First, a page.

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  • Andrew M. Trauger

Ch. 8: The Temple of Thieves

Updated: Feb 21, 2021

By midday, the worst of the damage to The Savory Salmon was completely restored, and carpenters were busy building new tables and chairs. Cora pressed forty gold stallions into the innkeeper’s hands to replace things that had broken in the blast. Work progressed constantly until shortly after lunch, when Ordin approached leading a relatively healthy but weak Celindria. Many who were previously suspicious of the mystic now viewed him as a smallish sort of hero for his part in saving the pretty reeve from death.

Ordin could only shake his head.

After the noontime meal, they saddled up their horses and traveled down the eastern road. They were miles from the last homestead they had seen and the sun was beginning to set when Celindria motioned for them to stop.

“There was a struggle here,” she announced, walking about the roadside with delicate, almost dance-like steps, her eyes fixed on the ground. “Evidence everywhere…footprints, drag marks…maybe a body.” Like a bloodhound, she suddenly stood upright and pointed deeper into the forest. “They went that way.” Then she trudged into the woods, following the trail for a short distance.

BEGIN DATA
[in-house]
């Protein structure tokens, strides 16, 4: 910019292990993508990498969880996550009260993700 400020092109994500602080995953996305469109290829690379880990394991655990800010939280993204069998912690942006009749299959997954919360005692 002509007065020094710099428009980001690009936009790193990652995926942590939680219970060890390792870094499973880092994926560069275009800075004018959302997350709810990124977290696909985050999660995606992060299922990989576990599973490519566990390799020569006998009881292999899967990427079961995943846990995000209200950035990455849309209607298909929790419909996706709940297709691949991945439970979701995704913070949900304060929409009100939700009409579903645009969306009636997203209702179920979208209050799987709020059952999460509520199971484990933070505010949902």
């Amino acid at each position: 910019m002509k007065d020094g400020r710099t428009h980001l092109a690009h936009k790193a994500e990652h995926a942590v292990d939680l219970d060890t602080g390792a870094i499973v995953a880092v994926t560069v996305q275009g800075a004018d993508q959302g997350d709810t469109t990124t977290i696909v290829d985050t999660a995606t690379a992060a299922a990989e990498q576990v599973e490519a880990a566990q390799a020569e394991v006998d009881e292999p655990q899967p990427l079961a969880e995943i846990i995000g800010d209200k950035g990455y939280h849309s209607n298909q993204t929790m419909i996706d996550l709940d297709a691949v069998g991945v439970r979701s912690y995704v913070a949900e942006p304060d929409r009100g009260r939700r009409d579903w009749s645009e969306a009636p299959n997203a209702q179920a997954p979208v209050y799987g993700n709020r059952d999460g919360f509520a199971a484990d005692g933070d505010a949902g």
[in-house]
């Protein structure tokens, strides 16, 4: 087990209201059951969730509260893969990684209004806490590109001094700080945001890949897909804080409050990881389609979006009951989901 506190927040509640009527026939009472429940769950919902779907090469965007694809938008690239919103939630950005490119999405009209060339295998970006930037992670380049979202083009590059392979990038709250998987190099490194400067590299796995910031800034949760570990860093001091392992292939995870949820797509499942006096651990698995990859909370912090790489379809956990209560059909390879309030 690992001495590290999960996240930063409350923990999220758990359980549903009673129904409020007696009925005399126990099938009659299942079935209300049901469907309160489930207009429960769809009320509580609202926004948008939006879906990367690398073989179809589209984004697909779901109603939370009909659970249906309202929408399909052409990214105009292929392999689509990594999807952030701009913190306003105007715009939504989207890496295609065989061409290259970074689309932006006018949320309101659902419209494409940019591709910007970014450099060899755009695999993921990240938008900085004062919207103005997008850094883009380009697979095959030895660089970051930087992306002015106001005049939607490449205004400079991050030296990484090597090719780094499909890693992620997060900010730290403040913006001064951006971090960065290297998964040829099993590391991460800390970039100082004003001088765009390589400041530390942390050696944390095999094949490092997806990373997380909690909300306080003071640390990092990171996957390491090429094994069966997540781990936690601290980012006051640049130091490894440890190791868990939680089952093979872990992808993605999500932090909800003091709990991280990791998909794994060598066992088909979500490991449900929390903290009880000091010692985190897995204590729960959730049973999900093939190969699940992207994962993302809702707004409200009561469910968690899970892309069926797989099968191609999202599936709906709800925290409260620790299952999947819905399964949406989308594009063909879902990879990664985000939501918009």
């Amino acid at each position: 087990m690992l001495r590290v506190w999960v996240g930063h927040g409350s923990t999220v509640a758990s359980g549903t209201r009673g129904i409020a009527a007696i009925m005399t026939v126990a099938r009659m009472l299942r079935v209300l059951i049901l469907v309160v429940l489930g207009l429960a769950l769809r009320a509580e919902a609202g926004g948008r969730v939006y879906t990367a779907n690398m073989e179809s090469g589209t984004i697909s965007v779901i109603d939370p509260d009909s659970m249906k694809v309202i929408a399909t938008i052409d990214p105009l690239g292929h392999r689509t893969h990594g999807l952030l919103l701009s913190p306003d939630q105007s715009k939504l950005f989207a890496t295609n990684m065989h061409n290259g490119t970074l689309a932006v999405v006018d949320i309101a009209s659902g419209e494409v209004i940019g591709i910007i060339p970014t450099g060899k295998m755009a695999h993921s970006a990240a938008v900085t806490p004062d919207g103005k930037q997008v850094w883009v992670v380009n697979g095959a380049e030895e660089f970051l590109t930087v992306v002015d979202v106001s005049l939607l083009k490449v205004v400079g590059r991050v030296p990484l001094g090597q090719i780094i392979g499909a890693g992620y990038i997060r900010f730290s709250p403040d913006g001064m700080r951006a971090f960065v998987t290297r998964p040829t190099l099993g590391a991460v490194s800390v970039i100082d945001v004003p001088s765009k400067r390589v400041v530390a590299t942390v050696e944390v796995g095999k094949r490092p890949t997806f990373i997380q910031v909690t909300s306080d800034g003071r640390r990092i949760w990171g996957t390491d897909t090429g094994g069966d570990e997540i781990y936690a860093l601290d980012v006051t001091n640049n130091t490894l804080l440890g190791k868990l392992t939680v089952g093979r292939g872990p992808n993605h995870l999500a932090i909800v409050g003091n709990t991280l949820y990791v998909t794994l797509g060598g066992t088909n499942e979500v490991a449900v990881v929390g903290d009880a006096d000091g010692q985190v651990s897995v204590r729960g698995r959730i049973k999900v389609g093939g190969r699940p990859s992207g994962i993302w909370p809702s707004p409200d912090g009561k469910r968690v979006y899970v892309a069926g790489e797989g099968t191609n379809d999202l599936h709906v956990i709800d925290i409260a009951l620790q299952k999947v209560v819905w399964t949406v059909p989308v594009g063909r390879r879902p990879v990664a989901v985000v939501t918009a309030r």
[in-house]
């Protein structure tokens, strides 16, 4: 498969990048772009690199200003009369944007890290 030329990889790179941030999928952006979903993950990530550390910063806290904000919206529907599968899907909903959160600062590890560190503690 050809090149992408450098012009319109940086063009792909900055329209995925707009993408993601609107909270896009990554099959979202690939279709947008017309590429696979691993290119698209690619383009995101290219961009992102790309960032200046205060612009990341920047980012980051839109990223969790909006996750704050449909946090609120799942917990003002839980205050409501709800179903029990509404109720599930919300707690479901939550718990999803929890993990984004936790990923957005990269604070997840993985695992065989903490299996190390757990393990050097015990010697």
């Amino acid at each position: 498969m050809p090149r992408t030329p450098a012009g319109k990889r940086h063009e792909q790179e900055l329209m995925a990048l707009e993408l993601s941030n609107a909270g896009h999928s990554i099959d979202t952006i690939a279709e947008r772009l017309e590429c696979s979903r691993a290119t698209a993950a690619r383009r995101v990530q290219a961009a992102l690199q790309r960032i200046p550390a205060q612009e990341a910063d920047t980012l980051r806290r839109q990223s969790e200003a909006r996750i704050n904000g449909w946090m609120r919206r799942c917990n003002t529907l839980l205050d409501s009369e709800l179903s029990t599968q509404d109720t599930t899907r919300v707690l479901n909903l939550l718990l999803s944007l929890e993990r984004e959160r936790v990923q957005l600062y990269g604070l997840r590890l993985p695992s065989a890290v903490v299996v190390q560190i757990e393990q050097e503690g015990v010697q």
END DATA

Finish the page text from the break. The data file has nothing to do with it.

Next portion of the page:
“Shinnick could do better,” Ordin remarked, scratching his wolf’s ears. “She don’t need to be out here.”

Celindria returned to the road, panting and dripping with sweat. “It’s too dark to chase that trail,” she said. “But I did see a wagon on its side and covered with brush.”

Moments later they stood around the overturned wagon several yards into the forest, hastily pulling away the forest debris that had been piled on it.

“What do dees letters say?” Cuauhtérroc asked as the wagon’s side came into view.

Cora let out a low whistle, “It says ‘Calloway’s Emporium,’ and that would be our Artus Calloway. This is where it all begins.”

“You look exhausted,” Cora said, noting her condition. There’s a cool breeze blowing in off the lake. “Are you sure you’re all right?”

The reeve’s natural impulses said to deny and deflect, snap a caustic quip at Cora to cover her deficiencies. Instead, she collapsed against a tree. “I think I’ve had enough for today.”

“Let’s make camp here,” Ordin announced. Then he shucked his pack and began gathering sticks for a fire.

Celindria coughed and wiped her sweaty forehead.

“You’re not well enough for this, are you?” Cora asked.

“I’m fine,” Celindria muttered. “I just need to eat and get some sleep.” She pulled some jerky out of her pack to eat. Minutes later she had managed only to sniff it, then with an exhausted sigh she stuffed it back where it belonged.

“Well,” Ordin said with a yawn, “since I saved your butt last night instead of sleepin’, I’m goin’ to bed.”